people get a chance to work with media like radio or television,
they get obsessed with a sublime mental image of a vast, almost
infinite audience -- all these tuners, speakers and tv sets in all
these living rooms across the country and across the world. And
this obsession brings out the worst in these people: they all want
the adoration of this whole audience, and they all want the money
of this whole audience. So they engage in a desperate competition
with each other for the attention of this whole audience. And therefore,
they try to tune in with their most precise fantasy about the lowest
common denominator of this audience -- that is, with the vilest
instincts in themselves.
process is indeed an unavoidable, tragic consequence of human nature.
The solution of the media problem is thus very simple -- although
it is exactly the kind of solution that people tend to overlook.
The solution is: Get the humans out of the loop! People had
their chance to show what they do with the media if we leave it
up to them; all computers and other machinery have cooperated quietly
and performed their duties in an infrastructure where people were
making decisions about everything all the time. And we have seen
the result: garbage. Humans had their chance and they fucked up.
Now is the time for a completely different media policy, where other
kinds of sound-generating processes get a chance to show what they
can come up with. This is the time for animals, machines and algorithms
to stand up for their rights.
therefore propose a new media policy which can be summarized very
briefly: Use all available bandwidth for fully automatic stations,
which broadcast information rather than manipulation.
all advertising. Establish dedicated radio stations for the diffusion
of sound-environments created by algorithmic music, physical processes,
industrial machinery, randomly selected audio-documents, and arbitrarily
sampled live sound. These stations should together take up all available
bandwidth, in order to replace the current human-controlled
stations which broadcast expressive music and manipulative messages.
Institute of Artificial Art has started to explore this idea over
the last few years in experimental radio broadcasts, using three
broadcasts on existing official radio stations (WKCR, Pacifica
Radio, WFNX, VPRO, NCRV).
broadcasts on illegal pirate stations (Radio 100).
broadcasts (lasting several days, weeks or months), employing
dedicated legal or illegal local radio stations, established
temporarily in Groningen (Niggendijker), Amsterdam (De Waag,
De Appel, De Balie), Utrecht (Radio DOM), Rotterdam (V2, Witte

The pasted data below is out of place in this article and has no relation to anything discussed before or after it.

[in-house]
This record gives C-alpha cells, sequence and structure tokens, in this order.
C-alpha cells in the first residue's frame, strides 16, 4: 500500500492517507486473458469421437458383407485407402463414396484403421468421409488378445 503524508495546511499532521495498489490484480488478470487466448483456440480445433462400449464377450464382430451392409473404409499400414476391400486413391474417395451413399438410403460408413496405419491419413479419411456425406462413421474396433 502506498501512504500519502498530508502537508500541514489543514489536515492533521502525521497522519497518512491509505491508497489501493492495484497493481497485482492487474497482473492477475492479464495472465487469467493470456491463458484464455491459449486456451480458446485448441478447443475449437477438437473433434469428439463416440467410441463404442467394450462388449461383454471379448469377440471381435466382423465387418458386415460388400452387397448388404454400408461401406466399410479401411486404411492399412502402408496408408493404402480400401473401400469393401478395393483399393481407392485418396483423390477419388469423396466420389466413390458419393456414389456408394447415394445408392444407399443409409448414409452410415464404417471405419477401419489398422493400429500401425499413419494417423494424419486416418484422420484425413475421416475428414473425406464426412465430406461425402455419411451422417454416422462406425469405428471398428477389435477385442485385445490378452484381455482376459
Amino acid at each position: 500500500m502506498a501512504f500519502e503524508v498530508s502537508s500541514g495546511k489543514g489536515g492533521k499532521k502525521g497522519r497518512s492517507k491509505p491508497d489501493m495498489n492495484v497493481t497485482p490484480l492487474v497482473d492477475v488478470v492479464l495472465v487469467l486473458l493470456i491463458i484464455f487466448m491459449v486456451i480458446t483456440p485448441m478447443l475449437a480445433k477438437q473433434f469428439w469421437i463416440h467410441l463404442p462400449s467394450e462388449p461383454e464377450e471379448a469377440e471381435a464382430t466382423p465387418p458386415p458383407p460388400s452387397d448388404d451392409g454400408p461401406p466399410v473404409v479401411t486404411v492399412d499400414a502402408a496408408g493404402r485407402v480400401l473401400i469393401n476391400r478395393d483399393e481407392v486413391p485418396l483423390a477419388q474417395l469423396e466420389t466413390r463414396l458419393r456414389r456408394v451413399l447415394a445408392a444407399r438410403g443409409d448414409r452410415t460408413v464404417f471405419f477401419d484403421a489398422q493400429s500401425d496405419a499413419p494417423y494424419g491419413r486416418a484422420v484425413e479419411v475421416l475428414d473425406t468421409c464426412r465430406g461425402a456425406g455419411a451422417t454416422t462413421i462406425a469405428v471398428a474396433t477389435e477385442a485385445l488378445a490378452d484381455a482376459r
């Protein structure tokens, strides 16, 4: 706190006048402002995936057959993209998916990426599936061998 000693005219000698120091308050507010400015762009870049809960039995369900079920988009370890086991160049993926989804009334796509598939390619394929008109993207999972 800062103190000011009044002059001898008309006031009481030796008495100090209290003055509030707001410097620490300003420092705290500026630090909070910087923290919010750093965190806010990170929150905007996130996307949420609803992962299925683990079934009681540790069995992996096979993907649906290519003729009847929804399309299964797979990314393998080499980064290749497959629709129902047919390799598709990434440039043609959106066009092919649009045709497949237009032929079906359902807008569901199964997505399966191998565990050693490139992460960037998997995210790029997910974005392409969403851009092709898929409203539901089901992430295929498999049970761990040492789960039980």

de With) and Cologne (Kunsthochschule für Medien).
these broadcasts, we have explored several ideas for automatic sound
music (e.g. The Machines, a band of electric motors who
can play electric guitars for arbitrarily long periods).
generated electronic music (sometimes employing "recycled" live
or archival sound from existing radio stations).
mixes of existing music and other sounds available on grammophone
records, CD's and audio-tapes.
mixed live environmental sounds picked up by computer-controlled
microphones ("Radio DOM").
mixed sound files downloaded live from randomly selected remote
Internet sources ("Agent Radio").
believe that "Agent Radio" is our most innovative project in this
range, with the biggest potential for the future. That is why the
Random Radio Department of the Institute of Artificial Art will
present and demonstrate "Agent Radio" as our contribution to the
Festival "Soundscapes for 2000".
Radio" is the music of the future: one inexpensive piece of software
which will replace all radio stations, audio-CD's and electronic
concerts. The principle is simple: in the near future, all kinds
of music pieces, spoken texts and other sounds will be accessible
through the internet. "Agent Radio" downloads random selections
from this material, and presents an audio-mix of its selection.
Depending on its selection criteria and its mixing style, "Agent
Radio" can generate a wide variety of different kinds of soundscapes,
from drunken parties to soothing environments or austere electronic
music -- and all these different kinds of soundscapes will be ever-changing
and unpredictable, because the material on the net is virtually
infinite and always expanding.
radio-broadcasting as we know it continues to exist, a substantial
part of the available bandwidth should be devoted to "Agent"-style
automatic stations, which transmit an intelligent mix of the sounds
of the world through the local airwaves. It is obvious that most
listeners would find this more satisfying than the current garbage.
to the extent that the radio audience will gain high-bandwidth access
to the internet, "Agent Radio" will start to show its true potential:
it will enable everyone to listen to their own, customized radio
programs. Everyone with a cable-modem can run their own copy of
"Agent Radio", and will be able to change the selection criteria
and the mixing style of this copy to their own preferred settings.
In this way, everyone can create their own, personalized sound stream
-- a sound stream which does not reiterate one boring commercial
playlist, but which keeps actively searching the net for relevant
sound files, and keeps combining these in different ways.
time has come for people to stop their slavish submission to a few
mindless radio-makers and cynical media-moguls. With "Agent Radio",
everyone can have their own radio station!